This guest column was written by Mario Kranjac. He is the founding partner of Kranjac Manuali & Viskovic LLP and specializes in mergers and acquisitions and corporate finance.
NEW YORK (
) -- While we are bombarded with images of turmoil in Greece there is an argument that the Greek government should avoid the austerity measures it has put in place in return for outside funding. But we should embrace, rather than fear, Greek austerity. A true default would ultimately bring with it very positive economic tidings.
Governments have no resources that they haven't first taken from the private sector, and this means they can only spend insofar as they borrow from or tax the citizenry. Every dollar, euro or yen governments spend is something they've extracted from the private sector first.
Looked at in terms of Greece's troubles, a real, uncushioned default by its politicians would certainly be a disaster -- for its politicians. Assuming Greece's government is forced to stiff its creditors without any help from the U.S., the EU or the IMF, it will be a long time before its government will ever again be able to fund its spending habits through accession of global markets for debt.
So this would be hard on Greece's political class, but it would be great for Greece's economy overall. Reduced spending on what is frequently government waste would be reoriented to more useful and economically beneficial pursuits in the private sector. Less government spending means more capital made available to productive ideas.
Some will point out that many of Greece's citizens are employed by the government, which means austerity would put them out of work. That is true, and it's something that would very definitely accrue to Greece's economy.
For one segment of Greece's population to work for the government means another must pay for their employment. Assuming a reduced governmental workforce in Greece we can also assume a lower tax burden on the broader population in Greece.
As for those put out of work, recessions tend to focus our minds and wanting to maintain their lifestyles, necessity would force out-of-work government workers in Greece to find private sector jobs. By leaving the government to work in the private sector, these former government workers will almost certainly be forced to labor in more economy-enhancing ways. This on its own would revive, rather than weaken Greece's, economy.
Reduced government spending would free up a lot of capital that private sector businesses could access. With Greece's government vacuuming up less in the way of euros, private businesses will have greater access to cheaper credit on the way to more expansion and more hiring. Even better, a true Greek default would force investors to rethink all investment in government debt, which means the positive impact of Greece not paying its creditors would be felt globally.
Some banks would descend into insolvency under such a scenario for either holding Greek debt on their balance sheets, or for having sold default insurance to investors. Bankruptcy among certain banks would surely spook the global economy in the near term, but long term the effect would similarly be positive for banks and investors casting a far more skeptical eye on the debt of governments.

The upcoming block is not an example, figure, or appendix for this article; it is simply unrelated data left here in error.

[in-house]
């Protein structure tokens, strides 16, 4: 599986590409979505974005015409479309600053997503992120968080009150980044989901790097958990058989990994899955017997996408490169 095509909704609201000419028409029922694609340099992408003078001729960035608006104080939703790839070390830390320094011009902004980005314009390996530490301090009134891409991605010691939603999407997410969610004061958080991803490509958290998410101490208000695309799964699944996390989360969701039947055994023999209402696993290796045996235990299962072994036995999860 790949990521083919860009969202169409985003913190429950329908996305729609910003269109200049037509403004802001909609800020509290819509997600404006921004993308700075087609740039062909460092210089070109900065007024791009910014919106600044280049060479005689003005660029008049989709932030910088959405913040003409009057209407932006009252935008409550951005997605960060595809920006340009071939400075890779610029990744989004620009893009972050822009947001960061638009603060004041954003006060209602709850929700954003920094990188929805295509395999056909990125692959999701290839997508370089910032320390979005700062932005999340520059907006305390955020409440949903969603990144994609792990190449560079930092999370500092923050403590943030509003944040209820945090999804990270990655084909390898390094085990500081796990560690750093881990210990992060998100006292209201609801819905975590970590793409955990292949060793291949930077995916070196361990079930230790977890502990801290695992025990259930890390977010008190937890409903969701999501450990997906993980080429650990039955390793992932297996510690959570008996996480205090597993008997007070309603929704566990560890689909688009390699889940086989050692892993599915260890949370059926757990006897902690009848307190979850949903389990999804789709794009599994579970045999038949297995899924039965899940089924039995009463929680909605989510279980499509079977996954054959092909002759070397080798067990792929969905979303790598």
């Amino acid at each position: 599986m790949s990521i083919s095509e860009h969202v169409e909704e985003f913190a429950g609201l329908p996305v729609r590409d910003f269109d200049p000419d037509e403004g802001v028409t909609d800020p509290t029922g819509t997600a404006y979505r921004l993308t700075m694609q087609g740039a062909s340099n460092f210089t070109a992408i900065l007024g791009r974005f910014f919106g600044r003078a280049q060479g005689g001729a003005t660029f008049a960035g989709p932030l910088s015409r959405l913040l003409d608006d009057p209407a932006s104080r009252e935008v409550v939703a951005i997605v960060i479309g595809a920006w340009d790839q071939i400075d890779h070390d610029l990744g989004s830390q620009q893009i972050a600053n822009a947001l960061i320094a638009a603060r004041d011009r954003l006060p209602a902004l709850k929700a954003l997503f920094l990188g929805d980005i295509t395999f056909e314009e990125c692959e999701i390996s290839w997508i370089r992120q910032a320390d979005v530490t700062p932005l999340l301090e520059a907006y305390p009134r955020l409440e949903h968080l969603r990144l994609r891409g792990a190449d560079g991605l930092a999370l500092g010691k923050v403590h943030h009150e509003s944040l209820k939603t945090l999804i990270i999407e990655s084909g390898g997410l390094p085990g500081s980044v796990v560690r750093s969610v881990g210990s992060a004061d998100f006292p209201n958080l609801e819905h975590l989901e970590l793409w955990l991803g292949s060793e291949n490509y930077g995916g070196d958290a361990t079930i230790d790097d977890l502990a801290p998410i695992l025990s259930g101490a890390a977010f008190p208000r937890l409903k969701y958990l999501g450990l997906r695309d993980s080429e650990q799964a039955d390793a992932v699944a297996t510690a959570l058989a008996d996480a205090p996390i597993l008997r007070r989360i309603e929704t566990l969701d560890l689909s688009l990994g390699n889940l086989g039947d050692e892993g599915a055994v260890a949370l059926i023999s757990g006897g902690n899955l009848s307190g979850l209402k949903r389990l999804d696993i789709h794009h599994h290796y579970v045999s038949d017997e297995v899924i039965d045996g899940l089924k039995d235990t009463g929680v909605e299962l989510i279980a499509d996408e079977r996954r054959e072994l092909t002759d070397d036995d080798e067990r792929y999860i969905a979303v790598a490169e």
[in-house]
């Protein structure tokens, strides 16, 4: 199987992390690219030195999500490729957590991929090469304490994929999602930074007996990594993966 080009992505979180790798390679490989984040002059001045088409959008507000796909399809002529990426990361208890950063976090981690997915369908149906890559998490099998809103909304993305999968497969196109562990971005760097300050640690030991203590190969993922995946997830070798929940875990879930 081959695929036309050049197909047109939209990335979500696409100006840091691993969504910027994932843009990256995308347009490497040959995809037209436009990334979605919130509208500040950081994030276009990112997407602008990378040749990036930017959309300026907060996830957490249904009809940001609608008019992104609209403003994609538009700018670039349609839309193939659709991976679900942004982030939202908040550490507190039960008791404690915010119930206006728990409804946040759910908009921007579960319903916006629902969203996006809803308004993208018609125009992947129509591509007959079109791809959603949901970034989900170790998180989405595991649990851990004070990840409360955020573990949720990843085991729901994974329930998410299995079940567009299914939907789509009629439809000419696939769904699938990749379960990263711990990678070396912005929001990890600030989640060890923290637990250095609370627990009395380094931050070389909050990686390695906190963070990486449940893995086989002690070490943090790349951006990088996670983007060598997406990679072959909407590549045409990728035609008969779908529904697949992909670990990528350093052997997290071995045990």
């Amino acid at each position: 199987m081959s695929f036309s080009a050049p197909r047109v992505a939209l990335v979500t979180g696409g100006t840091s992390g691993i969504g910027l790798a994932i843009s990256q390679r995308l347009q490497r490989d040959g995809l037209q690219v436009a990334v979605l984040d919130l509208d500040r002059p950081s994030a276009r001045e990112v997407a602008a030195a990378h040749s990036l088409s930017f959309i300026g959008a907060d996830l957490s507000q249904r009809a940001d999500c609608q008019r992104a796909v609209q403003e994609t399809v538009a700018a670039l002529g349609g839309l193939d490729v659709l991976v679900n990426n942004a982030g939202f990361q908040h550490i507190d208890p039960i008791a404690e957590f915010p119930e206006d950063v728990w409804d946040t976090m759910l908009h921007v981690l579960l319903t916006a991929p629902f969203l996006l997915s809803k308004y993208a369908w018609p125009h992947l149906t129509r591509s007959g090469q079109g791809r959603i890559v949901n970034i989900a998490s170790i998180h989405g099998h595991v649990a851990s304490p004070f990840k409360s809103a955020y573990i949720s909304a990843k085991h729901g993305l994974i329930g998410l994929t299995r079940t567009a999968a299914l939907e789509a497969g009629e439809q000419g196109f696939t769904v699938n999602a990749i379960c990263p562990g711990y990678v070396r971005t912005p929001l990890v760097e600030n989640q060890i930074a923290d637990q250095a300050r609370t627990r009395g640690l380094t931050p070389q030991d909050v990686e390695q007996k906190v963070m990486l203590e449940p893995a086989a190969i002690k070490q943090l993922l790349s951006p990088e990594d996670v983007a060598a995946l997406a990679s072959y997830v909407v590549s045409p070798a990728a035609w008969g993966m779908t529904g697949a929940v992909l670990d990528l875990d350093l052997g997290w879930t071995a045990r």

The least noticed, yet very positive aspect of Greece's debt problems involves investment. I've seen this up close through Greek-American clients who've begun to purchase assets owned by Greece's government that are for sale thanks to its difficulties in paying back its creditors.
Greece's unfortunate financial situation and the resulting government fire sale has caught the eye of savvy investors.
Foreign investment is certainly beneficial for the inflow of financial capital that is implied, but the far greater advantage concerns what it says about the inflow of human capital. Whatever the troubles of Greece the country, individuals of Greek descent are presently thriving around the world. That the country's debt troubles have served as a lure to bring their financial and business know-how back to the struggling country points to a bullish future.
Ultimately, a country's success isn't found in an oil field. If that were so, Nigeria and Venezuela would be beacons of economic opportunity for the world's ambitious. Instead, it is human talent that drives country success, and surely a major factor in Greece's modern decline has been the outflow of its vital few.
Happily, the sheer profligacy of Greece's political class has forced a sale of assets that is presently bringing the vital few back. That, combined with plummeting investor interest in the country's debt, points to a more prosperous future given the combination of new investment met with new entrants to the private sector workforce.
No doubt Greece's debt troubles could be papered over through bailouts. But to do so would be for the IMF and wealthy governments to rob the country of a better economic future through the allowance of failure for its political class.
This commentary comes from an independent investor or market observer as part of TheStreet guest contributor program. The views expressed are those of the author and do not necessarily represent the views of TheStreet or its management.